MetLife Stadium officials plan to cut 1,740 seats to expand the field for World Cup games as they hope to host the 2026 final, but will retain a narrower area for this year’s Copa América.
The stadium in suburban East Rutherford, New Jersey, joins AT&T Stadium in Arlington, Texas, as contenders for the final of the expanded 48-nation, 104-game World Cup on July 19, 2026.
“I speak on behalf of New Jersey, but also as our partner in New York City. “Don’t underestimate how aggressive we are to get the best possible package of games,” New Jersey Gov. Phil Murphy said in a recent phone interview.
FIFA has not set a date for announcing the venues of specific games and cannot provide details about renovations at other stadiums, spokesman Lenny Santiago said. For the 1994 tournament, FIFA announced the venues of certain games in June 1992 and awarded the final to the Rose Bowl in Pasadena, California.
Heimo Schirgi, who replaced Colin Smith as the World Cup’s chief operating officer last July, could not be reached for comment. Unlike the 1994 World Cup, FIFA will hold the 2026 tournament itself without a local organizing committee.
“The few stadiums that require capital projects are handling each project differently – some venues plan to complete the work over multiple NFL offseasons, while others plan to complete everything at once sometime by spring 2026,” FIFA said in a statement.
MetLife, which opened in 2010, saw a high sports viewership of 83,367 for a Jets-Giants NFL game in October, and the World Cup bid estimated capacity at 74,895. The current size for soccer games is 70 by 115 yards (64 by 105 meters), spokeswoman Helen Strus said.
Strus said construction work will take place in the corners and extend along the touchline, although pitch-level club areas will not be affected. The removed seats are in the corners and will be replaced by seats in removable sections after the World Cup. Murphy said who will cover the construction costs is under negotiation.
“The FIFA kickback regulations really only affect MetLife in the corners. “Other stadiums have a much tougher challenge because they have to reset the entire perimeter,” Murphy said. “Fifa wants a deal that works for them. New Jersey and New York City – remember our partners New York City – we are clearly ready to put serious effort into play. In fact, we have already done it.”
FIFA requires a pitch of 75 x 115 yards (68 x 105 meters) for World Cup matches, although this requirement was ignored by some venues during the 1994 tournament. Both MetLife and AT&T must replace artificial turf with grass, as do stadiums in Atlanta; Foxboro, Mass.; Houston; Inglewood, California; and Seattle.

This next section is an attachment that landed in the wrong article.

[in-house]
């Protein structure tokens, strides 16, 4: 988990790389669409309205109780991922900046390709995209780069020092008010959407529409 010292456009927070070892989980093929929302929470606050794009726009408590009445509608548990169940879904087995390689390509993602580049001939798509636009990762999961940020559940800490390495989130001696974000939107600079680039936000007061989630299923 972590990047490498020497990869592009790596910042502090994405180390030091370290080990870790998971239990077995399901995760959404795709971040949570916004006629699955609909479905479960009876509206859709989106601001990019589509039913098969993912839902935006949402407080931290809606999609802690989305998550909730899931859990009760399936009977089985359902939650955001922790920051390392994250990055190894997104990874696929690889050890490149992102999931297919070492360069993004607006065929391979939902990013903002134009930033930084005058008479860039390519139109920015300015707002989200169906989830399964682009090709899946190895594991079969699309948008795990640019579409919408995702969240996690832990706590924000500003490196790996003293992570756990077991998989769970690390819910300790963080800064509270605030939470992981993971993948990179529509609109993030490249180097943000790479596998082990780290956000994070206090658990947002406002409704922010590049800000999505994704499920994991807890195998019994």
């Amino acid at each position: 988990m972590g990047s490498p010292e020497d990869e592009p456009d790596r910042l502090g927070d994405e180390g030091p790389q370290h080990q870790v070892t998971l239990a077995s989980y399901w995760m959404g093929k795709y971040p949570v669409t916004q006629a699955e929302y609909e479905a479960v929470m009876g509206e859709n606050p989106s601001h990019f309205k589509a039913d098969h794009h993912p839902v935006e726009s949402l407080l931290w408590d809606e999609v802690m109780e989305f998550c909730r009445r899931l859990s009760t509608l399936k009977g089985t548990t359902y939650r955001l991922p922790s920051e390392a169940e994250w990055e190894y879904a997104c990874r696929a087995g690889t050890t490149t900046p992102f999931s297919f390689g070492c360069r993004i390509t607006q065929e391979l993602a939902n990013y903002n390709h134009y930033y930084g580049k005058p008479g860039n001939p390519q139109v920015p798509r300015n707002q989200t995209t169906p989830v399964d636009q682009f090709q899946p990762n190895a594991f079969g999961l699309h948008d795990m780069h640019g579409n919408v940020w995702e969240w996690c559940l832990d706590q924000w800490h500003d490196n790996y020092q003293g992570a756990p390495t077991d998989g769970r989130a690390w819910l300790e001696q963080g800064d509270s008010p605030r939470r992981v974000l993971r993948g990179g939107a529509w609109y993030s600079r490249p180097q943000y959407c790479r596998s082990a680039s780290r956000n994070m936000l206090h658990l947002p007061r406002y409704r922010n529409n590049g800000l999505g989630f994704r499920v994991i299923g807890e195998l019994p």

MetLife’s closer field was used for the 2016 Copa América final, which Chile won on penalties against Argentina, and will be used for three games in this summer’s South American championship: the Argentina-Chile and Uruguay-Bolivia group stage games, as well as a semifinal on July 9th -Final.
Murphy also hopes UEFA will host a European Champions League final at MetLife.
“We could sell 10 stadiums worth of UEFA Champions League final tickets,” he said. “We would welcome the opportunity, and I have said many times that I welcome the opportunity, to also host at MetLife what we in the U.S. would call regular season league games for one of the major European leagues.”
Joe Trahan, a spokesman for the Dallas Cowboys, which operates AT&T Stadium, declined comment on the dimensions and possible changes. He referred questions to FIFA and the Dallas Sports Commission, which did not respond to emails seeking comment.
FIFA awarded the 2026 tournament to the USA, Mexico and Canada in 2018 and announced the 16 host cities in 2022.
All 11 U.S. stadiums for the World Cup are home to NFL teams, using fields measuring 53.3 x 120 yards (49 x 110 meters).
Giants Stadium, adjacent to the site where MetLife was built, hosted seven games in 1994, including Bulgaria’s quarterfinal loss to defending champions Germany and Italy’s semifinal victory over Bulgaria. At the 1994 tournament, government officials closed the Lincoln Tunnel to regular traffic to allow FIFA executives quicker access from Manhattan.
“I think we’re going to do the right thing when it comes to the VIPs that need to be promoted,” Murphy said. “We’re going to do it in a way that doesn’t upset the regulars, but we’re also going to do it in a way – we’re committed to FIFA that we move people quickly,” and with that proper care.”